Brian Boyd: Jeremy Corbyn, Islington Labour and me
The Islington Labour Party of the 1980’s was achingly “right on” and as relevant today as Duran Duran
Labour Party leader Jeremy Corbyn walks with Labour Party activists as he leaves his home to cast his vote at a polling station at Pakeman Primary School in Islington on June 23, 2016 in London, England. (Photo by Matt Cardy/Getty Images)
The first time I met Jeremy Corbyn he asked me whether I was from the North or South of Ireland. I told him I was from the East of Ireland. Jez looked like he had just stepped into an ethnic minefield and bid a hasty retreat.
At the time - London in late 1980s - I’d bump into him now and again at Islington Labour party meetings. He was (and still is) the MP for Islington North; I had worked on Chris Smith’s campaign to get elected in neighbouring Islington South.
The Irish question was close to Jeremy’s heart. As indeed was any “liberation” movement that was overseas and had easy-to-assemble ideas of “imperialism” and “solidarity”. And if there were lashings of free trade coffee from said country under the yoke of U.S. imperialism (and its running dogs) all the better.
Corbyn’s Labour Party has always been more about Daniel Ortega and Fidel Castro than Keir Hardie and Nye Bevan. It’s one of the reasons why, come June 8, he will lead his party to a worse electoral shellacking than that of Michael Foot in 1983. A dogmatic stubbornness coupled with a reductive/obsolete worldview tends to do that to a political leader.
The Islington Labour Party on which Corbyn cut his political teeth was an unpalatable mix of middle-class luvvies, bewildered old Trotskyites and Class War trustafarians.Corbyn thrived and prospered in this milieu of Solidarity Discos and fist-clenching gesturism.
His corduroy-trousered radicalism wherein every single thing wrong with the world can be put at the door of the U.S. and Israel is as relevant today as Duran Duran are to music and shoulder pads are to fashion.
The Islington Labour Party of the 1980’s was so achingly “right on” in its concern to “stand in solidarity with international liberation movements” that the fact that the borough had one of the highest child-poverty rates and the lowest life expectancy rates in the UK didn’t seem to exercise Corbyn as much as arranging meetings with terrorists.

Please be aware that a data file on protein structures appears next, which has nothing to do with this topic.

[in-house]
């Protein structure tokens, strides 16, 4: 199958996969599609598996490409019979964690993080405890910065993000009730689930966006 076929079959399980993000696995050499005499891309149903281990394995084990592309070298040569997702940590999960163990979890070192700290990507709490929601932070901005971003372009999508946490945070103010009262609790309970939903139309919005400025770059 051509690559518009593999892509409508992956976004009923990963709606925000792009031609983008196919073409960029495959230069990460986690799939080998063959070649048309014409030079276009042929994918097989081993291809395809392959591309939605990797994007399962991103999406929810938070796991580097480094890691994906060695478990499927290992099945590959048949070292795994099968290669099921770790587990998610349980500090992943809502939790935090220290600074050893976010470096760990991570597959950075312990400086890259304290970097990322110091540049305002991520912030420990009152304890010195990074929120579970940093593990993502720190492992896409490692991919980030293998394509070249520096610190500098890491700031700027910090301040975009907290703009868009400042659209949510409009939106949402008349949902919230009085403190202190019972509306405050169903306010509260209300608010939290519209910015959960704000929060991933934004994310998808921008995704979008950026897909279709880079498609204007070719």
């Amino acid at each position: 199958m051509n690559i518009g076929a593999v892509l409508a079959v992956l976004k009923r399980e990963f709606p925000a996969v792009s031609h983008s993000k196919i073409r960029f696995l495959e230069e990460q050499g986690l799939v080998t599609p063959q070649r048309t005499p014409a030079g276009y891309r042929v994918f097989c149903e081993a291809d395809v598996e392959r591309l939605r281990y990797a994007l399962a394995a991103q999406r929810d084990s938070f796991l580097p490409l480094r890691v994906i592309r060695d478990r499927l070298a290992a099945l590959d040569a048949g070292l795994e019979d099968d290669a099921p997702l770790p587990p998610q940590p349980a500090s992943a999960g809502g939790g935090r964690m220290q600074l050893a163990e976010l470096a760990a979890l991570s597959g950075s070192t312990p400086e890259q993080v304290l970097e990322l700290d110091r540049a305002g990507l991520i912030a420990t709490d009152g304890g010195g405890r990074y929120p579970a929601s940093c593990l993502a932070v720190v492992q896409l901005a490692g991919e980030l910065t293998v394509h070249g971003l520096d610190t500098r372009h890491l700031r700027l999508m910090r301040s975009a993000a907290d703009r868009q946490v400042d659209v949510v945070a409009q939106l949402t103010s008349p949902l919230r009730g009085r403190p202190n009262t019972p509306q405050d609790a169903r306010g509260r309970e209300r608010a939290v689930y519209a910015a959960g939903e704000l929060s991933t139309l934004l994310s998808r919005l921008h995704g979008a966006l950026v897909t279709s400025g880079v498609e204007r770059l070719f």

Corbyn shouting “Smash The Tory State” into a megaphone on his beloved demos around the leafy streets of Islington followed by a jaunty speech about the “advancement of worker’s rights” in Latin America before a never-ending roll call of fraternal and sororal greetings to oppressed people in countries few of us even knew existed had a certain quaint appeal in the benighted Thatcher/Reagan era of the 1980s. But not now.
If back then he was a well-meaning ideological drone destined to only have a localised luvvie appeal, these days - courtesy of an asking-for-trouble £3 per vote leadership election - he is a leader of the opposition who has absolutely no purchase on the reality of voters lives.
The degeneration of Labour under Corbyn’s ideological time capsule policies is such that the Tories have moved from contempt to pity. Conservative MEP, Daniel Hannan wrote “Labour’s roots were not in revolution, but in brass bands and the temperance movement, in nonconformist churches and working men’s libraries. Its aim was not to pull people down, but to raise people up - to disperse power and spread opportunity as widely as possible” in pleading for a viable and functional Labour party if only to keep Theresa May honest.
But Corbyn’s Islington socialism has him not fighting Brexit and neoliberalism but Cold War battles long since gone.
There is a though a meaningful place for Jeremy Corbyn in British politics: and that place is in giving a three hour lecture about the dialectics of Hugo Chavez’s political reign in a draughty room above an Islington gastropub.
When an MP in your own party describes you as an “IRA supporting friend of Hamas” and droves of voters within your traditional industrial heartland desert you for the reactionary siren call of UKIP, you’re supposed to - metaphorically speaking - retire to the study with a stiff drink and a loaded revolver.
On the calling of the UK election this week, Corbyn announced he would be “riding an anti-establishment wave” during his campaign.
Trouble is Comrade Jez - you’re not waving, you’re drowning.